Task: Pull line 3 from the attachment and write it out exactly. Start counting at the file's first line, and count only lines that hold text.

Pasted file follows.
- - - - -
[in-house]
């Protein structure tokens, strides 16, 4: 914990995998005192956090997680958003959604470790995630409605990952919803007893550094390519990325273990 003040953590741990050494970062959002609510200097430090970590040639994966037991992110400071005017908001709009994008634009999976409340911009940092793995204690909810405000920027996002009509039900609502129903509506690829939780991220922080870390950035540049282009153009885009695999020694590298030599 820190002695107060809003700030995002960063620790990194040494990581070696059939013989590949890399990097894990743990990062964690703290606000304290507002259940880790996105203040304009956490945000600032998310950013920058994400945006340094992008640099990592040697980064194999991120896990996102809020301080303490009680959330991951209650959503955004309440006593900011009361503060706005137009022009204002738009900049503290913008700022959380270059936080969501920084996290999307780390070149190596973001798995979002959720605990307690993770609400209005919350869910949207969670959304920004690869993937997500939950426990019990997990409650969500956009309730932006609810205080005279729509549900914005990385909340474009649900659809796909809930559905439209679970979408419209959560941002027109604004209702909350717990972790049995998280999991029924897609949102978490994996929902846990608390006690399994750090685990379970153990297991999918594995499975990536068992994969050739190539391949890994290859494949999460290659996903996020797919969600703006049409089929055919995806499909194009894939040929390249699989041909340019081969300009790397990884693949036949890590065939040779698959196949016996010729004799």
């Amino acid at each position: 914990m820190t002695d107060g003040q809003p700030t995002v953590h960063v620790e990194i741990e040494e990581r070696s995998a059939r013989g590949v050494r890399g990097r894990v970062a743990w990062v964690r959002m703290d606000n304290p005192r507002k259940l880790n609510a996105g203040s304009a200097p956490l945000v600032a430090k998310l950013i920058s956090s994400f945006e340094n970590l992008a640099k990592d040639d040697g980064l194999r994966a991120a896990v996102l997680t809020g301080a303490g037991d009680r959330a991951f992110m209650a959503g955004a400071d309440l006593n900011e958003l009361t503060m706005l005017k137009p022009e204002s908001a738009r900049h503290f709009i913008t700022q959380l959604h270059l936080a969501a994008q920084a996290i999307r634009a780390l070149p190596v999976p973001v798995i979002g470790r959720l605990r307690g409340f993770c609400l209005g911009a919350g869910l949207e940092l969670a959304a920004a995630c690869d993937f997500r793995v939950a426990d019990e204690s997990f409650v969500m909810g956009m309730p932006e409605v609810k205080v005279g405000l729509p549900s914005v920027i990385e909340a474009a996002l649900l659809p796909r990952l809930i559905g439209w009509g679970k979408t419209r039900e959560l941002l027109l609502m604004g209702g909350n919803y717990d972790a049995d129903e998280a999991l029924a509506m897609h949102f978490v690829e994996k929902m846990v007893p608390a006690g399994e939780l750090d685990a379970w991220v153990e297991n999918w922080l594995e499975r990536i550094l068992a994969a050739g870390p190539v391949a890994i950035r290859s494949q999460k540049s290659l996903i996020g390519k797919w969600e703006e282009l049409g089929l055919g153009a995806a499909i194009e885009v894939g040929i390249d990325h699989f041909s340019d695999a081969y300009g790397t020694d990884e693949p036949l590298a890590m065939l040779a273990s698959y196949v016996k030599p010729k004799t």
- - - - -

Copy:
């Amino acid at each position: 914990m820190t002695d107060g003040q809003p700030t995002v953590h960063v620790e990194i741990e040494e990581r070696s995998a059939r013989g590949v050494r890399g990097r894990v970062a743990w990062v964690r959002m703290d606000n304290p005192r507002k259940l880790n609510a996105g203040s304009a200097p956490l945000v600032a430090k998310l950013i920058s956090s994400f945006e340094n970590l992008a640099k990592d040639d040697g980064l194999r994966a991120a896990v996102l997680t809020g301080a303490g037991d009680r959330a991951f992110m209650a959503g955004a400071d309440l006593n900011e958003l009361t503060m706005l005017k137009p022009e204002s908001a738009r900049h503290f709009i913008t700022q959380l959604h270059l936080a969501a994008q920084a996290i999307r634009a780390l070149p190596v999976p973001v798995i979002g470790r959720l605990r307690g409340f993770c609400l209005g911009a919350g869910l949207e940092l969670a959304a920004a995630c690869d993937f997500r793995v939950a426990d019990e204690s997990f409650v969500m909810g956009m309730p932006e409605v609810k205080v005279g405000l729509p549900s914005v920027i990385e909340a474009a996002l649900l659809p796909r990952l809930i559905g439209w009509g679970k979408t419209r039900e959560l941002l027109l609502m604004g209702g909350n919803y717990d972790a049995d129903e998280a999991l029924a509506m897609h949102f978490v690829e994996k929902m846990v007893p608390a006690g399994e939780l750090d685990a379970w991220v153990e297991n999918w922080l594995e499975r990536i550094l068992a994969a050739g870390p190539v391949a890994i950035r290859s494949q999460k540049s290659l996903i996020g390519k797919w969600e703006e282009l049409g089929l055919g153009a995806a499909i194009e885009v894939g040929i390249d990325h699989f041909s340019d695999a081969y300009g790397t020694d990884e693949p036949l590298a890590m065939l040779a273990s698959y196949v016996k030599p010729k004799t």